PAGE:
clock menu more-arrow no yes mobile

Filed under:

Yordano Ventura gets suspension reduced; Manny Machado does not

Ventura, suspended for only nine games, will serve eight games. Machado will serve his full four games starting Sunday.

Manny Machado punches Yordano Ventura in the face after being hit with a 99mph fastball.
Manny Machado punches Yordano Ventura in the face after being hit with a 99mph fastball.
Photo by Patrick McDermott/Getty Images

On Tuesday, June 7, Kansas City Royals starting pitcher Yordano Ventura intentionally threw a 99mph fastball right into Manny Machado’s back. When Machado charged the mound following this bit of headhunting, a brawl was sparked and when the dust settled days later, both Ventura and Machado had been suspended by the league.

Despite Ventura’s history of this kind of behavior of throwing hard at players on purpose and being at the center of bench-clearing incidents, the league only suspended him for nine games. Starting pitchers schedules being what they are, a nine game suspension only results in missing a single turn in the rotation.

Machado was issued a four game suspension. Both players appealed the suspensions and as the process tends to do, it dragged out for more than a week before being resolved. As it ends up, both players got things settled on Saturday night.

Ventura, in a move that in its most charitable reading could be described as “curiously uncommon,” negotiated to drop his appeal but serve a shorter suspension:

Not that it really matters since he was only going to miss a start anyway, but it is irksome for the Orioles partisans of the world because of the principle of the thing. Ventura started Friday and his first game missed will be Saturday night. Owing to a week upcoming with two off days, the Royals will not even need to employ a spot starter in Ventura’s absence.

Orioles manager Buck Showalter announced in his post-game press conference following Saturday’s win over the Blue Jays that Machado would begin serving his suspension on Sunday.

Reporters then informed Showalter about the Ventura business, which had taken place during the game and of which Showalter was not previously aware. He availed himself of the opportunity to air out some frustration with the process:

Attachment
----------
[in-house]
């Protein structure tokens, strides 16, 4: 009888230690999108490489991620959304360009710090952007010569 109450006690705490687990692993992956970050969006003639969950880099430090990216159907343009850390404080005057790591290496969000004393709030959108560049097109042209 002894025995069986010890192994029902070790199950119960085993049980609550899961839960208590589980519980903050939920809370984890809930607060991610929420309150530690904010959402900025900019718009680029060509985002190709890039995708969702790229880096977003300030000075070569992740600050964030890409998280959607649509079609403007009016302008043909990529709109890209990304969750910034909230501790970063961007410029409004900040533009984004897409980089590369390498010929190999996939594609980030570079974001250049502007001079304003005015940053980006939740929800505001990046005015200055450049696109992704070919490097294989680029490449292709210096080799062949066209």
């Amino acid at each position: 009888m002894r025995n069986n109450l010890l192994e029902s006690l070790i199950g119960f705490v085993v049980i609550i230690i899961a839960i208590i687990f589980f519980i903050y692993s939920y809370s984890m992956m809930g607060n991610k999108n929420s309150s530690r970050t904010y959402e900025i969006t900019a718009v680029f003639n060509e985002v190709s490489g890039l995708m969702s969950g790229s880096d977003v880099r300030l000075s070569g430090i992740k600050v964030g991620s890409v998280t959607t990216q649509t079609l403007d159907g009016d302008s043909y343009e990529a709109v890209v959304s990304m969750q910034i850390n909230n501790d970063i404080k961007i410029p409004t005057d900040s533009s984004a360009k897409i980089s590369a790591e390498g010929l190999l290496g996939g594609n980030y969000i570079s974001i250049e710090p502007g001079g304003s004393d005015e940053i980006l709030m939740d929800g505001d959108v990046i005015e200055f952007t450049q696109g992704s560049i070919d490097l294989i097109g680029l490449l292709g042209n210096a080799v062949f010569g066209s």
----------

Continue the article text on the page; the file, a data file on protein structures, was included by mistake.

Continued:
“A good player doing good things and we won’t have him for four days because somebody hit him with a pitch. There’s other reasons, too. Intentionally. I need to stop.”

Pointing out the peculiarity of Ventura’s suspension being released without a hearing, Showalter told the reporters, “I’ll let you guys handle that. I’m trying to have enough money to finish up the garden.” I hope they give him a couple of Buck garden gnomes for that garden.

Unsurprisingly, Machado was similarly unamused by what happened, telling Orioles reporters:

It’s not right he will miss one start and I’ll miss four games. Think I’m more valuable as a player for my teammates than he is as a starter and he’s going only to miss one (start) for the incident he did. This whole problem started with him. Why do I get four and he gets one? That is up to MLB to figure out. All I can say is I wish whoever was making those opinions could step in the batter’s box and try to get hit by a 99 mph fastball thrown at them a couple of times.

The Orioles and Royals don’t play one another again this regular season. One imagines that there could be some bulletin board material in this quote and something that will not be forgotten the next time the teams meet.

Showalter said that Dan Duquette, Machado, and himself had a discussion about the best way to squeeze in the suspension to minimize the impact on the team. Machado dropped the appeal because they did not believe he would get any games reduced from his suspension. This way, he controls when the suspension will be served.

Machado is going to miss the last game of the Blue Jays series, the one make-up game in Texas, and two games at home against the Padres. The Orioles made sure to keep both Paul Janish and Ryan Flaherty on the roster for the balance of the suspension. The sooner the suspension is over, the sooner one of those guys becomes expendable and can be replaced by a pitcher.

The suspension will also bring an end to Machado’s consecutive games played streak of 229 games, the longest currently active in the majors. He was just a bit shy of Cal Ripken’s record 2,632 consecutive games. “I’ll start a new streak Friday,” Machado said.